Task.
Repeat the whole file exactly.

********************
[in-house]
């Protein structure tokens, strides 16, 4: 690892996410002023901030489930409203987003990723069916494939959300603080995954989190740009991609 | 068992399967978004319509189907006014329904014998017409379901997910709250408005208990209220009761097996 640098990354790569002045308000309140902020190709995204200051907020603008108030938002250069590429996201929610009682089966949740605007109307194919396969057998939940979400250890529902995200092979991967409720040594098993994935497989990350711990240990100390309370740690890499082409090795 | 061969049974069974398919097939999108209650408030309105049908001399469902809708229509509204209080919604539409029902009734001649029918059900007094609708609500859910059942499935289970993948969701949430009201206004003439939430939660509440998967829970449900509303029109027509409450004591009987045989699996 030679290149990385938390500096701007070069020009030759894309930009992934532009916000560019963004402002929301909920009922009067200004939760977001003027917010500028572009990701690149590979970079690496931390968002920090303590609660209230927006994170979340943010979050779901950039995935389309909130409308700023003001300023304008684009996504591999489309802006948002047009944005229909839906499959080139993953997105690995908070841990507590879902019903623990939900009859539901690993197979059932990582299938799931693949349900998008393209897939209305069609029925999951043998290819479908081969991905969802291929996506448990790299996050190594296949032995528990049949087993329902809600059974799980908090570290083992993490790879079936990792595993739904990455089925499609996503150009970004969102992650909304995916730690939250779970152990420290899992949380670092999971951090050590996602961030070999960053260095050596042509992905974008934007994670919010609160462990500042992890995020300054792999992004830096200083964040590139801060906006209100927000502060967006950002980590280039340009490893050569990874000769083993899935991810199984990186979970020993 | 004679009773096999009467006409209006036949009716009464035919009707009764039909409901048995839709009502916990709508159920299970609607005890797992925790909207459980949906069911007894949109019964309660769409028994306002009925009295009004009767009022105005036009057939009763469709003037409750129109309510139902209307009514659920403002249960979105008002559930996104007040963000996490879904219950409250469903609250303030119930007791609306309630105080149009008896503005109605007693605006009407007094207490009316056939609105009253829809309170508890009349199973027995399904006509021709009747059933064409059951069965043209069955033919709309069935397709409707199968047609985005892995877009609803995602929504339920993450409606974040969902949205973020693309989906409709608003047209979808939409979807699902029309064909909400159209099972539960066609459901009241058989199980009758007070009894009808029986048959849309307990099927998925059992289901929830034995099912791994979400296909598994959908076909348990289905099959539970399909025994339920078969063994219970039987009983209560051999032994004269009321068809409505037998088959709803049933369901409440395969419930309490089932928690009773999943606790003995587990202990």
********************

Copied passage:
[in-house]
């Protein structure tokens, strides 16, 4: 690892996410002023901030489930409203987003990723069916494939959300603080995954989190740009991609 | 068992399967978004319509189907006014329904014998017409379901997910709250408005208990209220009761097996 640098990354790569002045308000309140902020190709995204200051907020603008108030938002250069590429996201929610009682089966949740605007109307194919396969057998939940979400250890529902995200092979991967409720040594098993994935497989990350711990240990100390309370740690890499082409090795 | 061969049974069974398919097939999108209650408030309105049908001399469902809708229509509204209080919604539409029902009734001649029918059900007094609708609500859910059942499935289970993948969701949430009201206004003439939430939660509440998967829970449900509303029109027509409450004591009987045989699996 030679290149990385938390500096701007070069020009030759894309930009992934532009916000560019963004402002929301909920009922009067200004939760977001003027917010500028572009990701690149590979970079690496931390968002920090303590609660209230927006994170979340943010979050779901950039995935389309909130409308700023003001300023304008684009996504591999489309802006948002047009944005229909839906499959080139993953997105690995908070841990507590879902019903623990939900009859539901690993197979059932990582299938799931693949349900998008393209897939209305069609029925999951043998290819479908081969991905969802291929996506448990790299996050190594296949032995528990049949087993329902809600059974799980908090570290083992993490790879079936990792595993739904990455089925499609996503150009970004969102992650909304995916730690939250779970152990420290899992949380670092999971951090050590996602961030070999960053260095050596042509992905974008934007994670919010609160462990500042992890995020300054792999992004830096200083964040590139801060906006209100927000502060967006950002980590280039340009490893050569990874000769083993899935991810199984990186979970020993 | 004679009773096999009467006409209006036949009716009464035919009707009764039909409901048995839709009502916990709508159920299970609607005890797992925790909207459980949906069911007894949109019964309660769409028994306002009925009295009004009767009022105005036009057939009763469709003037409750129109309510139902209307009514659920403002249960979105008002559930996104007040963000996490879904219950409250469903609250303030119930007791609306309630105080149009008896503005109605007693605006009407007094207490009316056939609105009253829809309170508890009349199973027995399904006509021709009747059933064409059951069965043209069955033919709309069935397709409707199968047609985005892995877009609803995602929504339920993450409606974040969902949205973020693309989906409709608003047209979808939409979807699902029309064909909400159209099972539960066609459901009241058989199980009758007070009894009808029986048959849309307990099927998925059992289901929830034995099912791994979400296909598994959908076909348990289905099959539970399909025994339920078969063994219970039987009983209560051999032994004269009321068809409505037998088959709803049933369901409440395969419930309490089932928690009773999943606790003995587990202990």